Hearts chief Andrew McKinlay explains why the board are keeping faith with manager Robbie Neilson
Now responsible for all daily operations at Tynecastle Park, McKinlay outlined some mitigating circumstances relating to “sticky” periods last season and some sub-standard results.
Neilson oversaw a Championship-winning campaign in his first year since returning to Hearts from Dundee United. The league title was won with a 12-point cushion, but the Scottish Cup exit to Highland League Brora Rangers added to the League Cup defeat at Alloa Athletic left supporters disgruntled.
Some protested outside Tynecastle as Hearts followed the Brora loss with a 3-2 home reverse in the league against Queen of the South. Neilson’s side then embarked upon a five-game unbeaten run with five successive clean sheets to secure promotion and finish the campaign in style.
McKinlay explained why the Hearts board are keeping faith with their manager in light of the stinging criticism towards him and owner Ann Budge.
“It's the first time I had been privy to that. We all understood that the Brora result was unacceptable and none of us would defend that. We then lost to Queen of the South,” he told the Evening News.
“Our final record in the Championship was the third best of the last 20 years. It wasn't an easy season having no fans in the ground. Tynecastle was like a ghost town and our supporters are really important to us.
“I could see that in some of the players. Even away from home, our fans would have occupied the majority of some stadiums in the Championship. I don't think anyone gave any club real leeway for that.
“We also had a number of new players who arrived to stay in flats in Edinburgh during a lockdown and no family with them. Everybody expected them to perform to the highest level.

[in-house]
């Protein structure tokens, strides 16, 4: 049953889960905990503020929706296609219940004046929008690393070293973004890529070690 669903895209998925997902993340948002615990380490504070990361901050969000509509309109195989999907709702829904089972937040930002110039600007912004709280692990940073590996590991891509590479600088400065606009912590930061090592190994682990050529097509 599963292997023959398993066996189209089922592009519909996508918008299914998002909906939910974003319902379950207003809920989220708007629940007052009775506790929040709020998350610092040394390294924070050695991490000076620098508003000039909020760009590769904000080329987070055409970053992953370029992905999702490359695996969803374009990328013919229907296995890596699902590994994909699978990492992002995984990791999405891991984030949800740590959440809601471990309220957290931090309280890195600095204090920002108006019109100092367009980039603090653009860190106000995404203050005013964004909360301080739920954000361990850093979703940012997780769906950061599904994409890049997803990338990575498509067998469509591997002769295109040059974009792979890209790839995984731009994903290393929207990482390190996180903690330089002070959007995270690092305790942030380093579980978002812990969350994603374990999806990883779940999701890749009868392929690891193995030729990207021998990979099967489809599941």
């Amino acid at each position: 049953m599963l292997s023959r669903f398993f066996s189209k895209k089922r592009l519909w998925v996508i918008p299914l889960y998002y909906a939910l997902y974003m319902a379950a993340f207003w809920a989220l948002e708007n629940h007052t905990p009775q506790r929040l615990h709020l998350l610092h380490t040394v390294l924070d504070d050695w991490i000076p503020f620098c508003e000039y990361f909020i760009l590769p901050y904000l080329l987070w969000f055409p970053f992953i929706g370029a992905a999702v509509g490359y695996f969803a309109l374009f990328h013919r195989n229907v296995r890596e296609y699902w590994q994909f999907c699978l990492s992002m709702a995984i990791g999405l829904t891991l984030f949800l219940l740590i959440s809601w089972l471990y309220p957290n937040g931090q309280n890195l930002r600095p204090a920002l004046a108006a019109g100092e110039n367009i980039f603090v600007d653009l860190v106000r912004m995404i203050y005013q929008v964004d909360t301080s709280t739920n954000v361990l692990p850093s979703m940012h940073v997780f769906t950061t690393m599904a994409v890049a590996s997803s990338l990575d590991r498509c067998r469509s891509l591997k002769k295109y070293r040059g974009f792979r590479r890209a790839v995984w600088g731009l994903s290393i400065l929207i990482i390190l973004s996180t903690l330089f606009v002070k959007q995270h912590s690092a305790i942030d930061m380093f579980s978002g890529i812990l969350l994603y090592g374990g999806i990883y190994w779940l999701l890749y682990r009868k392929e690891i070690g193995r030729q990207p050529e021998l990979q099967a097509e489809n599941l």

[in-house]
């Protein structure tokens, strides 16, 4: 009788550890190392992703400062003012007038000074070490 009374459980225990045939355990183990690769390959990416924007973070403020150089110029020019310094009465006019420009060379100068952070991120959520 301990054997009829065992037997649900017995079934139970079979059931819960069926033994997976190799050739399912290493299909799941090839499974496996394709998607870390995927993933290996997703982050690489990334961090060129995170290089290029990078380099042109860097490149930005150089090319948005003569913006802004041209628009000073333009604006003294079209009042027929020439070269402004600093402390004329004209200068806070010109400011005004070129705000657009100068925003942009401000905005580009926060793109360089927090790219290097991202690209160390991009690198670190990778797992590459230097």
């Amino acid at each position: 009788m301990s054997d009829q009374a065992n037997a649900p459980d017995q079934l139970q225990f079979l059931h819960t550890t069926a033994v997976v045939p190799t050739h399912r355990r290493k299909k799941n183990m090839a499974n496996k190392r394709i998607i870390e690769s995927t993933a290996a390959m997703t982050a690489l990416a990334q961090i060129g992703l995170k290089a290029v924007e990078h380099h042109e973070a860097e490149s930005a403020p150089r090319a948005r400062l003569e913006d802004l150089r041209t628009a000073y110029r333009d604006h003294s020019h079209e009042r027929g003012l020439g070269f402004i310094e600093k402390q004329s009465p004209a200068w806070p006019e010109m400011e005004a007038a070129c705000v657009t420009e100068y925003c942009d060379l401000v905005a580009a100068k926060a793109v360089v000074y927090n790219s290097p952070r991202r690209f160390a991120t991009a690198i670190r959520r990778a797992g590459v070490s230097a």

“Going to a different country without your family, in a lockdown, and you're expected to be really good at your new job? A few things like that were factors and they affected other clubs as well.
“We all know parts of the season were sticky but we won the league by 12 points. Not many teams go down and come straight back up with that margin.”
McKinlay also detailed the effect of losing December’s delayed Scottish Cup final to Celtic on penalties. He felt it took some Hearts players a long time to get over the devastation, which impacted on league performances.
“There was definitely a hangover after the cup final. It took a lot our of the players,” he added. “To come so close to winning the Scottish Cup against Celtic as a Championship team, a few players found it hard to get back up again after that.
“It showed in some of the performances early in the New Year. I was never worried that we weren't going to win the Championship. We went on runs at the right time to surge ahead when we needed to. I always felt we had enough.”